August 16th, 2019

Credit Catherine Wheeler

Listen to the full show here.

The Rock Climbing Controversy That Could Change The Bighorns

Ten Sleep Canyon has become a popular destination for rock climbers looking for adventure. But some are concerned that parts of their adventure might be manufactured. Wyoming Public Radio’s Catherine Wheeler reports on a controversy that is starting to bring climbers together. 

Tribal Governments And Environmental Activists Oppose Proposed Wastewater Dumping

Earlier this summer, the Northern Arapaho Tribe came out against a proposal by the energy company Aetheon to discharge oilfield waste upstream of the Wind River. But not for the reasons that some tribal members would like. Wyoming Public Radio’s Savannah Maher has more.

University Of Wyoming Health Sciences Dean Hopes To Impact Health Care In The State

After serving as an interim Dean, UW Trustees recently named David Jones to become the new Dean of the College of Health Sciences. Jones says despite the fact that he’d been an interim Dean the College has been moving forward.

Drone Infrastructure Flying Through Critical Urban Testing

These days, drones are everywhere. Soon you’ll even be able to get your Amazon deliveries with the company’s “Prime Air” drone fleet. So, how are we going to stop all of these flying machines from…flying into each other?  Noah Glick has more.

Parks Say To Never Approach Wildlife. So Why Do People Still Do It?

In the past month, videos from Yellowstone National Park have gone viral showing  bison charging visitors. Bison-human incidents happen every season sometimes causing injuries. The park is trying to figure out how to get the message across that the bison, elk, bears and even badgers that people encounter in the park are wild and dangerous. Wyoming Public Radio’s Kamila Kudelska tries to get a better understanding on why people continually get too close to wildlife.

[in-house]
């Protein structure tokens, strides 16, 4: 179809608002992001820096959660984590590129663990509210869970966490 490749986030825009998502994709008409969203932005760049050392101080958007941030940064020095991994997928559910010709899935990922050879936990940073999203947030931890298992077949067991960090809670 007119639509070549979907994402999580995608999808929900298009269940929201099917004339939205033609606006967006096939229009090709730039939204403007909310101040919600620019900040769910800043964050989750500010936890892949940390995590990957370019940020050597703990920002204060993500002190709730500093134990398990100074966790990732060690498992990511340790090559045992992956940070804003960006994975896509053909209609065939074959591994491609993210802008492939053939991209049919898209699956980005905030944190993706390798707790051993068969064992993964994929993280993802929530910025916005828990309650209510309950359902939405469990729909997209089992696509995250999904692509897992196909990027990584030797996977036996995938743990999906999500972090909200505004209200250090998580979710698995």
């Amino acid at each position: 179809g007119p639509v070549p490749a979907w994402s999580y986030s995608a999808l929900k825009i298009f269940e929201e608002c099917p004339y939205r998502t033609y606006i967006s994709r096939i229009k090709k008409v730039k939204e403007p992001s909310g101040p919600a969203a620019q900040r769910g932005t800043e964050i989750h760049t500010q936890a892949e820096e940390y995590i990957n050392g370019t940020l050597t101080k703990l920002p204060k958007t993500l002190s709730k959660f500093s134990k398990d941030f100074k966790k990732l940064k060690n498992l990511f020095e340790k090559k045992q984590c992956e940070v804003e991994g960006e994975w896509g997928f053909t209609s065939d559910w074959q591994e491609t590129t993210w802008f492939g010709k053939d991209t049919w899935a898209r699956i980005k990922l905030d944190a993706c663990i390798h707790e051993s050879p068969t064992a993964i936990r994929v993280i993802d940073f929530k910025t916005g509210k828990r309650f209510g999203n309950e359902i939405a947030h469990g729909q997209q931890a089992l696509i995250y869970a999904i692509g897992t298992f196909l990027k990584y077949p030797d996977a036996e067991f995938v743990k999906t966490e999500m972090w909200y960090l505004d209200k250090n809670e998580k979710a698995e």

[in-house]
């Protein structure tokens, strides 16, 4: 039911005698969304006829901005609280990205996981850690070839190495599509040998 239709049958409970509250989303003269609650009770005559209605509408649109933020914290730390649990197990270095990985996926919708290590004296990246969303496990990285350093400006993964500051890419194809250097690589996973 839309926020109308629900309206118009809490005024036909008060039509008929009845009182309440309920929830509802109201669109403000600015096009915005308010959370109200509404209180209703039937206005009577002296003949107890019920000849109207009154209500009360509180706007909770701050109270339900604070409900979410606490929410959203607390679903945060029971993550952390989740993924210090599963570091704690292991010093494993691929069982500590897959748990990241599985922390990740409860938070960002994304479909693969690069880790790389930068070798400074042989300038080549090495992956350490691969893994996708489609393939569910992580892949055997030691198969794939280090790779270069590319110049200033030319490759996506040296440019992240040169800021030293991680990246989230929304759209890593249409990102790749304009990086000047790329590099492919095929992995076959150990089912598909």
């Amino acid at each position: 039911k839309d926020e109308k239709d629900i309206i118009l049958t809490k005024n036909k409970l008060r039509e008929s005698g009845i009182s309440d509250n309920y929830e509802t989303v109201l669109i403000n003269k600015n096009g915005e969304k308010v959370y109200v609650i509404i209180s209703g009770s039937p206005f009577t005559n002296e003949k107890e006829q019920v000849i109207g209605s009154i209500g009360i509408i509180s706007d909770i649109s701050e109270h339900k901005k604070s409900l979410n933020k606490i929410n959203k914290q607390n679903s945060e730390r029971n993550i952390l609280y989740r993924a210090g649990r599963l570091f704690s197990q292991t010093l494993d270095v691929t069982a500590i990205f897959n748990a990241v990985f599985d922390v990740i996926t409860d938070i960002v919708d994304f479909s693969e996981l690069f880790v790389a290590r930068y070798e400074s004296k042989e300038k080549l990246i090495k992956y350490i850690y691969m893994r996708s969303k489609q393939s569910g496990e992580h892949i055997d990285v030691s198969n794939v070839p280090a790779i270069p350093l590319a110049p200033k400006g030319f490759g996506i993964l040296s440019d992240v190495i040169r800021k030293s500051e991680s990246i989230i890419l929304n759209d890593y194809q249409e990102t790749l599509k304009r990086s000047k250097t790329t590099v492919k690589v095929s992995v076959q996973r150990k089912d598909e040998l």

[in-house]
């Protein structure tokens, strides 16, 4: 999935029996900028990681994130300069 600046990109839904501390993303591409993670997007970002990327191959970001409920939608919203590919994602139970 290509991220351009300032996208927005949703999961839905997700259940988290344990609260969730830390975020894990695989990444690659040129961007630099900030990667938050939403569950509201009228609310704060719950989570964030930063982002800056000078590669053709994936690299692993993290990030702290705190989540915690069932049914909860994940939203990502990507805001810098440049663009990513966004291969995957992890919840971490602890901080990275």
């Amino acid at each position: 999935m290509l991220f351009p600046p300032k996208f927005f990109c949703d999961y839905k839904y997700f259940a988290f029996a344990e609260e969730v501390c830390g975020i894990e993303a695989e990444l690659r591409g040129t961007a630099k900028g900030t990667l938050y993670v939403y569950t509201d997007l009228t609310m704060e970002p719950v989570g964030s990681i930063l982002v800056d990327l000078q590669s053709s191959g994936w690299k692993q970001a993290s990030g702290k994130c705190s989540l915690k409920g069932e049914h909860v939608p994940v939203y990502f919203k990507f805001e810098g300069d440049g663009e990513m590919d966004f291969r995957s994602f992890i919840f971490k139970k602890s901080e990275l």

UW Researchers Investigate Western Wyoming Toad's Ability To Fight Disease

Boreal toads were once common in the western part of the United States. Today, the toads, and many other amphibians, are under attack from a deadly skin disease known as chytrid fungus, which limits their ability to obtain oxygen and may lead to cardiac arrest. But somehow toads found in Western Wyoming appear to be fighting back against the disease. Wyoming Public Radio’s Ivy Engel has more about the two-man research team who is trying to put together the pieces of this puzzle.

There's Hardly Any Science On Wyoming's Frogs—A New Project Hopes To Fix That

If you find yourself near a stream in the mountains or a pond in the prairie, you’re likely to hear the rhythmic croak of frogs. They’re all over Wyoming, but scientists here know very little about them: not where they live or what conditions they like best. This year, several organizations are working to change that. Wyoming Public Radio’s Cooper McKim reports deep into the night with two scientists on the job.

One Way The Internet Is Good For Teens

The internet has changed a lot of things about the way we read, think, and do politics…and it’s also changed the creative writing of teens. And, spoiler, this is a positive story about kids and the internet. Wyoming Public Radio’s Erin Jones opens in the middle of things—or, as a writer would say, in medias res.

StoryCorps: From Immigration To The American Dream

Maria came to the U.S. illegally with her mother when she was a little girl…so they could meet up with her father, who was working in the country legally. When StoryCorps came to Jackson last summer, Maria told her son Jorden about how she ended up in Idaho.